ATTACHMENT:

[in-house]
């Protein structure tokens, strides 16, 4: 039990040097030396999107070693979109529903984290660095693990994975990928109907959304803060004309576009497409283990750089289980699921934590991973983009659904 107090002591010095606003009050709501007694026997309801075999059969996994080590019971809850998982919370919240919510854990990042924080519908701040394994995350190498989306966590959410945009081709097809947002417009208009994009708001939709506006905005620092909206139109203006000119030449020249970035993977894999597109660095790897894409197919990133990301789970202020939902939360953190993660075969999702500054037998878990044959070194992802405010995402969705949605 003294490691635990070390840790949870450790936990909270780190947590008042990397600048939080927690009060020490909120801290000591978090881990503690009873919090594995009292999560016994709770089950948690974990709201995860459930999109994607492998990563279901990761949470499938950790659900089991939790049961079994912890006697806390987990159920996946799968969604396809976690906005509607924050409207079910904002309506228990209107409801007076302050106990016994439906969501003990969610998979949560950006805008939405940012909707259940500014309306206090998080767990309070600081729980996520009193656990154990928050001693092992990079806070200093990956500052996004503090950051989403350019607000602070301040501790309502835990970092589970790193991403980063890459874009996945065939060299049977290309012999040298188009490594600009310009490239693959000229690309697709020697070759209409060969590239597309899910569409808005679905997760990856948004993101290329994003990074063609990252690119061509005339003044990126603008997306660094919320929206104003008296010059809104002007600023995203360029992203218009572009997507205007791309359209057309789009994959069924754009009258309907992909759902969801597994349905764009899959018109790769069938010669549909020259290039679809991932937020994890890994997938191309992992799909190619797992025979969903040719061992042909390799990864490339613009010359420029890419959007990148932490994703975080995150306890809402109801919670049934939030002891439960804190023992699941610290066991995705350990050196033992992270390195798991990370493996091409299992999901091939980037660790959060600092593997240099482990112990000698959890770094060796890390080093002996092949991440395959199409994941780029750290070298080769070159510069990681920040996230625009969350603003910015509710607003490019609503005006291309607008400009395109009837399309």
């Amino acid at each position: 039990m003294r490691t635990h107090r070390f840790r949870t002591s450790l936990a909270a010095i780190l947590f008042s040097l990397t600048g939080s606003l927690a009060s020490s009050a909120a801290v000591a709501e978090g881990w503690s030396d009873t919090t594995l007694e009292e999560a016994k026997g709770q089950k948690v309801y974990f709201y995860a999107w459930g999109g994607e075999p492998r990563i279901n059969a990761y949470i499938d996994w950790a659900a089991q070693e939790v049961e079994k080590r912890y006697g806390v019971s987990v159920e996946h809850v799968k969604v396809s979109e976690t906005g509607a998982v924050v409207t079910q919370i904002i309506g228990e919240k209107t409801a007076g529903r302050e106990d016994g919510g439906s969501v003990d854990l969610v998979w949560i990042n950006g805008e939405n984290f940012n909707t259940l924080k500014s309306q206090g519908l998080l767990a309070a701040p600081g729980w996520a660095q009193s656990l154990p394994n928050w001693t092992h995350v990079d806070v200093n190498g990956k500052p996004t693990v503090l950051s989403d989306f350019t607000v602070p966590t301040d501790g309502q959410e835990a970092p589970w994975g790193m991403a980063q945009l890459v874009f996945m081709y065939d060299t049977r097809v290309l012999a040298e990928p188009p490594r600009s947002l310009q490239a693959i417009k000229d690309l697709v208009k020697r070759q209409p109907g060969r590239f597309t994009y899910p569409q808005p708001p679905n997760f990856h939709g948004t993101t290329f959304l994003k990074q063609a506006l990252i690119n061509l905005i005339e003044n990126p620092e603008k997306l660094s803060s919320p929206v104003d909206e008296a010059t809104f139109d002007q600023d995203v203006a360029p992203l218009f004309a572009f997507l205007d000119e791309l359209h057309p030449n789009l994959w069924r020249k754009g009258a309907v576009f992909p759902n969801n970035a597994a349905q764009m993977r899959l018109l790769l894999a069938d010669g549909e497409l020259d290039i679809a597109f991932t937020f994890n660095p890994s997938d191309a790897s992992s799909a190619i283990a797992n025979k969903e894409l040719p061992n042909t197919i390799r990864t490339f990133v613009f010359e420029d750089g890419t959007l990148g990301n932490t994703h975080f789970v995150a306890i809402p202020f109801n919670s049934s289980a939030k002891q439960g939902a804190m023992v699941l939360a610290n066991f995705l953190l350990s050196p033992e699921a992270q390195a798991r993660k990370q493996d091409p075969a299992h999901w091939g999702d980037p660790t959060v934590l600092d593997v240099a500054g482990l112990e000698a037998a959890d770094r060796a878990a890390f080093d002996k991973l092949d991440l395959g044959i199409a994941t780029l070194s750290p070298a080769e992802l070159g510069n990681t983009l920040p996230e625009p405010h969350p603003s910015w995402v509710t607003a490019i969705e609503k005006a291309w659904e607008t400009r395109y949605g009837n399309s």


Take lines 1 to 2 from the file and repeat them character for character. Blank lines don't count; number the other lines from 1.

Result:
[in-house]
């Protein structure tokens, strides 16, 4: 039990040097030396999107070693979109529903984290660095693990994975990928109907959304803060004309576009497409283990750089289980699921934590991973983009659904 107090002591010095606003009050709501007694026997309801075999059969996994080590019971809850998982919370919240919510854990990042924080519908701040394994995350190498989306966590959410945009081709097809947002417009208009994009708001939709506006905005620092909206139109203006000119030449020249970035993977894999597109660095790897894409197919990133990301789970202020939902939360953190993660075969999702500054037998878990044959070194992802405010995402969705949605 003294490691635990070390840790949870450790936990909270780190947590008042990397600048939080927690009060020490909120801290000591978090881990503690009873919090594995009292999560016994709770089950948690974990709201995860459930999109994607492998990563279901990761949470499938950790659900089991939790049961079994912890006697806390987990159920996946799968969604396809976690906005509607924050409207079910904002309506228990209107409801007076302050106990016994439906969501003990969610998979949560950006805008939405940012909707259940500014309306206090998080767990309070600081729980996520009193656990154990928050001693092992990079806070200093990956500052996004503090950051989403350019607000602070301040501790309502835990970092589970790193991403980063890459874009996945065939060299049977290309012999040298188009490594600009310009490239693959000229690309697709020697070759209409060969590239597309899910569409808005679905997760990856948004993101290329994003990074063609990252690119061509005339003044990126603008997306660094919320929206104003008296010059809104002007600023995203360029992203218009572009997507205007791309359209057309789009994959069924754009009258309907992909759902969801597994349905764009899959018109790769069938010669549909020259290039679809991932937020994890890994997938191309992992799909190619797992025979969903040719061992042909390799990864490339613009010359420029890419959007990148932490994703975080995150306890809402109801919670049934939030002891439960804190023992699941610290066991995705350990050196033992992270390195798991990370493996091409299992999901091939980037660790959060600092593997240099482990112990000698959890770094060796890390080093002996092949991440395959199409994941780029750290070298080769070159510069990681920040996230625009969350603003910015509710607003490019609503005006291309607008400009395109009837399309």